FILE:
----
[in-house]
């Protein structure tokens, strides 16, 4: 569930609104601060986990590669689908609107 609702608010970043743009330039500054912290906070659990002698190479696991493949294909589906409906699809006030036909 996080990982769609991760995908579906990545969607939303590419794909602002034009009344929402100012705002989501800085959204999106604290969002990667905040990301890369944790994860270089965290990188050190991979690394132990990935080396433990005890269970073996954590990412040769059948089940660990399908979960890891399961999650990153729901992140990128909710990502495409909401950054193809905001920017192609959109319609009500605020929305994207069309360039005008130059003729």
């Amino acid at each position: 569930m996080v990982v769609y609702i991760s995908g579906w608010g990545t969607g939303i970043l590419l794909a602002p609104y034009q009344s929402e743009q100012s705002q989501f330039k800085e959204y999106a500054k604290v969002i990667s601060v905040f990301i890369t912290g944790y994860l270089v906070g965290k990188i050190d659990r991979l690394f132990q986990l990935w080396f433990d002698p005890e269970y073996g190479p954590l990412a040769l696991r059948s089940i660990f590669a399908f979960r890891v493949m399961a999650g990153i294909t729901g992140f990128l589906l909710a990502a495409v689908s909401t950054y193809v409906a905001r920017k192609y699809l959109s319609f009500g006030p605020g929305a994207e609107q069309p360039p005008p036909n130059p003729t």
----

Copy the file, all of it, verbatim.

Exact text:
[in-house]
């Protein structure tokens, strides 16, 4: 569930609104601060986990590669689908609107 609702608010970043743009330039500054912290906070659990002698190479696991493949294909589906409906699809006030036909 996080990982769609991760995908579906990545969607939303590419794909602002034009009344929402100012705002989501800085959204999106604290969002990667905040990301890369944790994860270089965290990188050190991979690394132990990935080396433990005890269970073996954590990412040769059948089940660990399908979960890891399961999650990153729901992140990128909710990502495409909401950054193809905001920017192609959109319609009500605020929305994207069309360039005008130059003729």
């Amino acid at each position: 569930m996080v990982v769609y609702i991760s995908g579906w608010g990545t969607g939303i970043l590419l794909a602002p609104y034009q009344s929402e743009q100012s705002q989501f330039k800085e959204y999106a500054k604290v969002i990667s601060v905040f990301i890369t912290g944790y994860l270089v906070g965290k990188i050190d659990r991979l690394f132990q986990l990935w080396f433990d002698p005890e269970y073996g190479p954590l990412a040769l696991r059948s089940i660990f590669a399908f979960r890891v493949m399961a999650g990153i294909t729901g992140f990128l589906l909710a990502a495409v689908s909401t950054y193809v409906a905001r920017k192609y699809l959109s319609f009500g006030p605020g929305a994207e609107q069309p360039p005008p036909n130059p003729t």